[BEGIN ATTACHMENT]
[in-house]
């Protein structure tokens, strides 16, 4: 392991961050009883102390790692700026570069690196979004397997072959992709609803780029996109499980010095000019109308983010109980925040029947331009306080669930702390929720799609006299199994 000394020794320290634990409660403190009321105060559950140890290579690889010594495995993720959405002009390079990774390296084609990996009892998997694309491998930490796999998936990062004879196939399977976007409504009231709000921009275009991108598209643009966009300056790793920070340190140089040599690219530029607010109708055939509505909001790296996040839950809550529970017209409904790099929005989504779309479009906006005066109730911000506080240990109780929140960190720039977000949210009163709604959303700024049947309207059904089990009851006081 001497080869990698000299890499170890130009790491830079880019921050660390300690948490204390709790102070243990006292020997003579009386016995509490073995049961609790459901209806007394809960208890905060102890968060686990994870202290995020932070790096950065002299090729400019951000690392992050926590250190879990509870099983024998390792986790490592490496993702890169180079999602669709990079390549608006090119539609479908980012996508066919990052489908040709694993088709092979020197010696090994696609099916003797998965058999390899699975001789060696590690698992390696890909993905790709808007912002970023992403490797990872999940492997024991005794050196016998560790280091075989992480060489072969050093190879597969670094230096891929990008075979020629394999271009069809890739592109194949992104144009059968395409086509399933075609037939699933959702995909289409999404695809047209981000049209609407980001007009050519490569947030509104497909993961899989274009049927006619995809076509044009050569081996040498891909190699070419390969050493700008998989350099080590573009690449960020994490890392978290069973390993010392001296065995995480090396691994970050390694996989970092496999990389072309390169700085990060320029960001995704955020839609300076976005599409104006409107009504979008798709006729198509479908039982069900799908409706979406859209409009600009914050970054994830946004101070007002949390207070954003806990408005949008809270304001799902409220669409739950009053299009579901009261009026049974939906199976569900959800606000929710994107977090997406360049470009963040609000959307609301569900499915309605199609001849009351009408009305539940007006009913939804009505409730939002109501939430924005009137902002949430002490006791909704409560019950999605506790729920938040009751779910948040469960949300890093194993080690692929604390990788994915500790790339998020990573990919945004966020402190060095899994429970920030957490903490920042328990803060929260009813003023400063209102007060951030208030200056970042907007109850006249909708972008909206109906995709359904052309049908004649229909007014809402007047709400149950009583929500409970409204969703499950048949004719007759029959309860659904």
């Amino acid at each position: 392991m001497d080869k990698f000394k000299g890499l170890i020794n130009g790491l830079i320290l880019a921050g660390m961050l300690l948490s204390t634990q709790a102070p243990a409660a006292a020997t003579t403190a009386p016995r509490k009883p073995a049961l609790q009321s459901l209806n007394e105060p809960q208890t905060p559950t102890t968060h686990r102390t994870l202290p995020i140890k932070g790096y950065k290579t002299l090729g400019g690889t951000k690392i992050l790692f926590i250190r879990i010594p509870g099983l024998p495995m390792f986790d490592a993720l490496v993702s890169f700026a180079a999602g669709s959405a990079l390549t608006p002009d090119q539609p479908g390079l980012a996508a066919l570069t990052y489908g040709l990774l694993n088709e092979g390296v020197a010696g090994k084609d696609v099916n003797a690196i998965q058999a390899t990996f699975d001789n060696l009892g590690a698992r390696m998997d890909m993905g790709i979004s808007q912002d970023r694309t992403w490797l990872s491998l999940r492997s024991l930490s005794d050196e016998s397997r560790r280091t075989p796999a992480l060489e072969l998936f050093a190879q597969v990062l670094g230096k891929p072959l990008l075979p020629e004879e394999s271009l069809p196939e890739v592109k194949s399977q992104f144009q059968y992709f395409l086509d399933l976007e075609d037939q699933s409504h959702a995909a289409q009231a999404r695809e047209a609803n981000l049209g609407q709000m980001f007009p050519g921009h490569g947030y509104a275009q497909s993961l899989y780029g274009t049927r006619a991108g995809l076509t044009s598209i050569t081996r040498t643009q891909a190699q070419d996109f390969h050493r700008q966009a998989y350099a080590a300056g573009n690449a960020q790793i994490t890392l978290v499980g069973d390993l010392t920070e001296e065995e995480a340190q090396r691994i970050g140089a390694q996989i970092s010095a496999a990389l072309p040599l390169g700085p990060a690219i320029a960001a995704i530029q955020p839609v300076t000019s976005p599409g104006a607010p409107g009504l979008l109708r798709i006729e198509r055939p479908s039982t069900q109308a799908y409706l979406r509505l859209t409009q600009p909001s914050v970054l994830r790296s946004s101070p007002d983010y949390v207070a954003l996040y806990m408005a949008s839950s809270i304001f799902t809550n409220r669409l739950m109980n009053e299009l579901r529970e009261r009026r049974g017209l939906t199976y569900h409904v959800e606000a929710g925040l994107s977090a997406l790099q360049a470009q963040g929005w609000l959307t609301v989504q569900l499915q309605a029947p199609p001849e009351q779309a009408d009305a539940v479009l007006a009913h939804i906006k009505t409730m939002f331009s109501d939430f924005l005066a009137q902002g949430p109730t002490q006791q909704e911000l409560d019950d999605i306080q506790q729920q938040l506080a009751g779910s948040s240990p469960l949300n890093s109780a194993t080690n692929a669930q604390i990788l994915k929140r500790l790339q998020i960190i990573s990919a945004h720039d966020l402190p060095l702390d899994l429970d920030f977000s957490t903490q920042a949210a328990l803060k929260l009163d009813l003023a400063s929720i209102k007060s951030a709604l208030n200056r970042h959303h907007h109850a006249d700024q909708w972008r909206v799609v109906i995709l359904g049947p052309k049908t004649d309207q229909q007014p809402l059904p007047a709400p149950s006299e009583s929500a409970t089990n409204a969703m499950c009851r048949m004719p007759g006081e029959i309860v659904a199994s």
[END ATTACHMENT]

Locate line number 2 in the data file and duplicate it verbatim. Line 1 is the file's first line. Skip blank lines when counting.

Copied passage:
């Protein structure tokens, strides 16, 4: 392991961050009883102390790692700026570069690196979004397997072959992709609803780029996109499980010095000019109308983010109980925040029947331009306080669930702390929720799609006299199994 000394020794320290634990409660403190009321105060559950140890290579690889010594495995993720959405002009390079990774390296084609990996009892998997694309491998930490796999998936990062004879196939399977976007409504009231709000921009275009991108598209643009966009300056790793920070340190140089040599690219530029607010109708055939509505909001790296996040839950809550529970017209409904790099929005989504779309479009906006005066109730911000506080240990109780929140960190720039977000949210009163709604959303700024049947309207059904089990009851006081 001497080869990698000299890499170890130009790491830079880019921050660390300690948490204390709790102070243990006292020997003579009386016995509490073995049961609790459901209806007394809960208890905060102890968060686990994870202290995020932070790096950065002299090729400019951000690392992050926590250190879990509870099983024998390792986790490592490496993702890169180079999602669709990079390549608006090119539609479908980012996508066919990052489908040709694993088709092979020197010696090994696609099916003797998965058999390899699975001789060696590690698992390696890909993905790709808007912002970023992403490797990872999940492997024991005794050196016998560790280091075989992480060489072969050093190879597969670094230096891929990008075979020629394999271009069809890739592109194949992104144009059968395409086509399933075609037939699933959702995909289409999404695809047209981000049209609407980001007009050519490569947030509104497909993961899989274009049927006619995809076509044009050569081996040498891909190699070419390969050493700008998989350099080590573009690449960020994490890392978290069973390993010392001296065995995480090396691994970050390694996989970092496999990389072309390169700085990060320029960001995704955020839609300076976005599409104006409107009504979008798709006729198509479908039982069900799908409706979406859209409009600009914050970054994830946004101070007002949390207070954003806990408005949008809270304001799902409220669409739950009053299009579901009261009026049974939906199976569900959800606000929710994107977090997406360049470009963040609000959307609301569900499915309605199609001849009351009408009305539940007006009913939804009505409730939002109501939430924005009137902002949430002490006791909704409560019950999605506790729920938040009751779910948040469960949300890093194993080690692929604390990788994915500790790339998020990573990919945004966020402190060095899994429970920030957490903490920042328990803060929260009813003023400063209102007060951030208030200056970042907007109850006249909708972008909206109906995709359904052309049908004649229909007014809402007047709400149950009583929500409970409204969703499950048949004719007759029959309860659904």